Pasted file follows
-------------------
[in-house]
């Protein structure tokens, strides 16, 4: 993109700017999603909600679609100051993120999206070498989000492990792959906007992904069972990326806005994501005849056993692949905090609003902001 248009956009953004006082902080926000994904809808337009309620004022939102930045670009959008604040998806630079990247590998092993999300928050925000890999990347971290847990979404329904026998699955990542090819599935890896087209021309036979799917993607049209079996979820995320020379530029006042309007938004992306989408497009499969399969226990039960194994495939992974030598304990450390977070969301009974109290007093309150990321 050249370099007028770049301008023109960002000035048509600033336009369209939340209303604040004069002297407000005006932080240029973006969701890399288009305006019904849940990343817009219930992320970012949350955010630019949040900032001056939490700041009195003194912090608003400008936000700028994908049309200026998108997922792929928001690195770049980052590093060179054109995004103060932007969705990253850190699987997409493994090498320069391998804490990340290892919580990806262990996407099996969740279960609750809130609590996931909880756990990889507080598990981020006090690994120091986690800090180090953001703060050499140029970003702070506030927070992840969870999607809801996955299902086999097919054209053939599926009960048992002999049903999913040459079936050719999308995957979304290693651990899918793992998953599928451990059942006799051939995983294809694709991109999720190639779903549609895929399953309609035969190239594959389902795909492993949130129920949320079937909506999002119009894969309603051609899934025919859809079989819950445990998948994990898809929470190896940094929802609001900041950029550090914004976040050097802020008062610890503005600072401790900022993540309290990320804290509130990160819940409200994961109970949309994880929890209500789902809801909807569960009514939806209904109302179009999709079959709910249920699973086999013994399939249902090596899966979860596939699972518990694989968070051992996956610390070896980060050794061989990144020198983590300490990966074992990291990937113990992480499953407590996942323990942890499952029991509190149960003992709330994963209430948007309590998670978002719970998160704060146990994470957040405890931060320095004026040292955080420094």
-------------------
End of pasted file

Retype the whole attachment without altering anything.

[in-house]
């Protein structure tokens, strides 16, 4: 993109700017999603909600679609100051993120999206070498989000492990792959906007992904069972990326806005994501005849056993692949905090609003902001 248009956009953004006082902080926000994904809808337009309620004022939102930045670009959008604040998806630079990247590998092993999300928050925000890999990347971290847990979404329904026998699955990542090819599935890896087209021309036979799917993607049209079996979820995320020379530029006042309007938004992306989408497009499969399969226990039960194994495939992974030598304990450390977070969301009974109290007093309150990321 050249370099007028770049301008023109960002000035048509600033336009369209939340209303604040004069002297407000005006932080240029973006969701890399288009305006019904849940990343817009219930992320970012949350955010630019949040900032001056939490700041009195003194912090608003400008936000700028994908049309200026998108997922792929928001690195770049980052590093060179054109995004103060932007969705990253850190699987997409493994090498320069391998804490990340290892919580990806262990996407099996969740279960609750809130609590996931909880756990990889507080598990981020006090690994120091986690800090180090953001703060050499140029970003702070506030927070992840969870999607809801996955299902086999097919054209053939599926009960048992002999049903999913040459079936050719999308995957979304290693651990899918793992998953599928451990059942006799051939995983294809694709991109999720190639779903549609895929399953309609035969190239594959389902795909492993949130129920949320079937909506999002119009894969309603051609899934025919859809079989819950445990998948994990898809929470190896940094929802609001900041950029550090914004976040050097802020008062610890503005600072401790900022993540309290990320804290509130990160819940409200994961109970949309994880929890209500789902809801909807569960009514939806209904109302179009999709079959709910249920699973086999013994399939249902090596899966979860596939699972518990694989968070051992996956610390070896980060050794061989990144020198983590300490990966074992990291990937113990992480499953407590996942323990942890499952029991509190149960003992709330994963209430948007309590998670978002719970998160704060146990994470957040405890931060320095004026040292955080420094």